A portion of officers in the California capital's police force have officially moved to an e-citation system — a growing trend in the law enforcement space.
The Sacramento Police Department is moving ahead with a program to equip its officers with electronic citation devices, E-Cites, meant to drive traffic patrol efficiency in California’s capital city.
After a roughly year-and-a-half-long pilot project, which began in October 2014, the department announced Jan. 26 that it would begin to issue the devices to officers for regular use.
A spokesperson with the Sacramento Police Department said 245 officers are currently being trained to use the E-Cites system, and the remaining officers will be trained and equipped with the mobile systems at a later time.
Despite some officers using the electronic devices and some using the time-tested citation notebooks, department officials say they don’t anticipate any administrative challenges on the back end.
The program largely eliminates the administrative portions of the citation process by sending notifications directly from the device to the court’s Traffic Division. A small, portable printer produces a paper citation for the offender at the time of the traffic stop.
“Electronic Citation Devices will give officers the ability to issue citations seamlessly while maintaining the integrity and accuracy of information,” the department said in a press release.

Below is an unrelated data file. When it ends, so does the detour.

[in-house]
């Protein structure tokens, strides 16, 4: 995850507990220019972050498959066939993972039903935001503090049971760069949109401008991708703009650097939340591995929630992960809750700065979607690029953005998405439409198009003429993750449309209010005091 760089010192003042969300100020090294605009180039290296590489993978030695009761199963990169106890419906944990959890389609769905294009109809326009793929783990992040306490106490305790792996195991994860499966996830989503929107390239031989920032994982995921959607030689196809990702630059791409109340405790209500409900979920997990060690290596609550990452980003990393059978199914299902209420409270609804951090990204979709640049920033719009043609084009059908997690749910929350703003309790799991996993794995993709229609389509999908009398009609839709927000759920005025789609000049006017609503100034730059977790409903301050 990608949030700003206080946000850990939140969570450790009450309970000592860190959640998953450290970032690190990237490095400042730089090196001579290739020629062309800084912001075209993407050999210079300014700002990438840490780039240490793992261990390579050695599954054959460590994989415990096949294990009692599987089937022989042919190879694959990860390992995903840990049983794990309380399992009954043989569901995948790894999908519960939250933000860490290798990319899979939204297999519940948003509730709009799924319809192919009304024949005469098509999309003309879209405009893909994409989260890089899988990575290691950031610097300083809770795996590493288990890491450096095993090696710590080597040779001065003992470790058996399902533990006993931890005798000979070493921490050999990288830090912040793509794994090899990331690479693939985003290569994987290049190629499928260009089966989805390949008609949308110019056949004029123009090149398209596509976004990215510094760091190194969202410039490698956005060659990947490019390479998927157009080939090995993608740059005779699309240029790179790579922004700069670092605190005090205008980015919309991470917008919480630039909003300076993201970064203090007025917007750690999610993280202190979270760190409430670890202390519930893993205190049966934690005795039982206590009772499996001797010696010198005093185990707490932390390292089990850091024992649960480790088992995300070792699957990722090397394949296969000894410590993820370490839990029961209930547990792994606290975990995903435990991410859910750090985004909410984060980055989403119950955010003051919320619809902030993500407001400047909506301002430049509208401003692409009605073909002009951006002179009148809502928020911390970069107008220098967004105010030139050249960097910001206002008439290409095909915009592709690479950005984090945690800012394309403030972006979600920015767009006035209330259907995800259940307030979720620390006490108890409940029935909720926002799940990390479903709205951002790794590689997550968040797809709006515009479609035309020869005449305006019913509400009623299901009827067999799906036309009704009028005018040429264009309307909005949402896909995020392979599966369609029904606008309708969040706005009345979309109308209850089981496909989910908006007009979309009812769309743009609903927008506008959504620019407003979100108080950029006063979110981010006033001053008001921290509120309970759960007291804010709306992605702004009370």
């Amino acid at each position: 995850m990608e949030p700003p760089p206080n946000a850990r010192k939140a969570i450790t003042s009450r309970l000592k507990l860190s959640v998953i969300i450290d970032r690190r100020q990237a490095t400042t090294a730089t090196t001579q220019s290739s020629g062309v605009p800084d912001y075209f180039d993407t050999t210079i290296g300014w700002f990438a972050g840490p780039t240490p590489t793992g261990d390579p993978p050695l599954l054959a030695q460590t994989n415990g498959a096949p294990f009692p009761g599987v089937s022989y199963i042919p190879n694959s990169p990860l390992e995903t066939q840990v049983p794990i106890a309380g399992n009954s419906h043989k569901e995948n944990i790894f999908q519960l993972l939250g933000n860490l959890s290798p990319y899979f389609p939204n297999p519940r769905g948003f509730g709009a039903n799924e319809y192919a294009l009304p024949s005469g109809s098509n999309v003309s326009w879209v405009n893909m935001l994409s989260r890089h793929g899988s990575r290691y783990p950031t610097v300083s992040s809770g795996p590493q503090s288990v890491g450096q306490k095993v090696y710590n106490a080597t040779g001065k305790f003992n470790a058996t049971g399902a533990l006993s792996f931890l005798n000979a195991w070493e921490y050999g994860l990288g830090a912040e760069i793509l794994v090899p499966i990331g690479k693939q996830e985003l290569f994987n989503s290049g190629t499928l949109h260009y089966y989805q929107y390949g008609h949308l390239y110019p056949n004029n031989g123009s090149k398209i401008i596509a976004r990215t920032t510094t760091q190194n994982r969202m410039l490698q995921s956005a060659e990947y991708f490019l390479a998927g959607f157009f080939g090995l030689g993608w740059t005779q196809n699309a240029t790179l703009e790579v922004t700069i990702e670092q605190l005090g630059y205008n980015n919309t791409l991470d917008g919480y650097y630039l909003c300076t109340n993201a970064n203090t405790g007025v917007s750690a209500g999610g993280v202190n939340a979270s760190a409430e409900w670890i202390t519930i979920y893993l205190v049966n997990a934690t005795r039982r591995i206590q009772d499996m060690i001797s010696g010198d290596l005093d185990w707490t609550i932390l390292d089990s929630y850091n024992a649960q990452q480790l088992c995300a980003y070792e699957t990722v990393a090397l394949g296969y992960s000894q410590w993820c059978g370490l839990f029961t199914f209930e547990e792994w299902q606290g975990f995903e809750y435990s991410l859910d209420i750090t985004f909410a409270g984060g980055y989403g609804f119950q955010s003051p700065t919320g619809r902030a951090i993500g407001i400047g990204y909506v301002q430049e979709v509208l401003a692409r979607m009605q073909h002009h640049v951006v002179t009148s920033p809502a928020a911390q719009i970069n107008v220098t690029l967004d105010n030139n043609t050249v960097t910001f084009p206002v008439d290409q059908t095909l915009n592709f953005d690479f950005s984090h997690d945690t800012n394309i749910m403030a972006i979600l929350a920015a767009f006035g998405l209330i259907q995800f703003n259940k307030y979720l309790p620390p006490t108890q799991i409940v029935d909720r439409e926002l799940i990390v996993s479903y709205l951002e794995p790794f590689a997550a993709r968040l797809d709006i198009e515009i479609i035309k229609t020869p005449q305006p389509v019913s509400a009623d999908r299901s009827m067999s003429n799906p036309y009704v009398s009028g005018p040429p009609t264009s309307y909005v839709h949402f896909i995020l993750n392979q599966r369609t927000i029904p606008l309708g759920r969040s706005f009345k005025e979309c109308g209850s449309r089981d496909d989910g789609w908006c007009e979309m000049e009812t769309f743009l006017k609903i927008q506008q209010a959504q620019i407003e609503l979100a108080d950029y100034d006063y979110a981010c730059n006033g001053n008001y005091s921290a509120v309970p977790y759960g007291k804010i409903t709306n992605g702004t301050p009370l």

In addition to more immediate processing of citations, the system will allow for the ability to capture Department of Motor Vehicle data, like fingerprints and driver’s license information, and the system confirms the accuracy of the information included in the citation.
In September 2011, the California Highway Patrol (CHP) tested its own version of the electronic citation system.
According to CHP officials interviewed at that time, the electronic systems substantially reduced the time it took officers to write a ticket and eliminated the need to manually input citation information into the
“Right now the process for paper citations is the officer goes out, they bring it back to a local office and the CHP clerical staff will enter that data into a legacy system on a little green-screen system. But it doesn’t capture all the fields from a citation,” then CHP CIO Reginald Chappelle said in 2011.
The six-month program was funded by a $2.4 million grant from the California Office of Traffic Safety and was conducted in Santa Clara, San Bernardino and portions of Orange County. CHP officials could not be reached for comment on the current status of the electronic citation devices.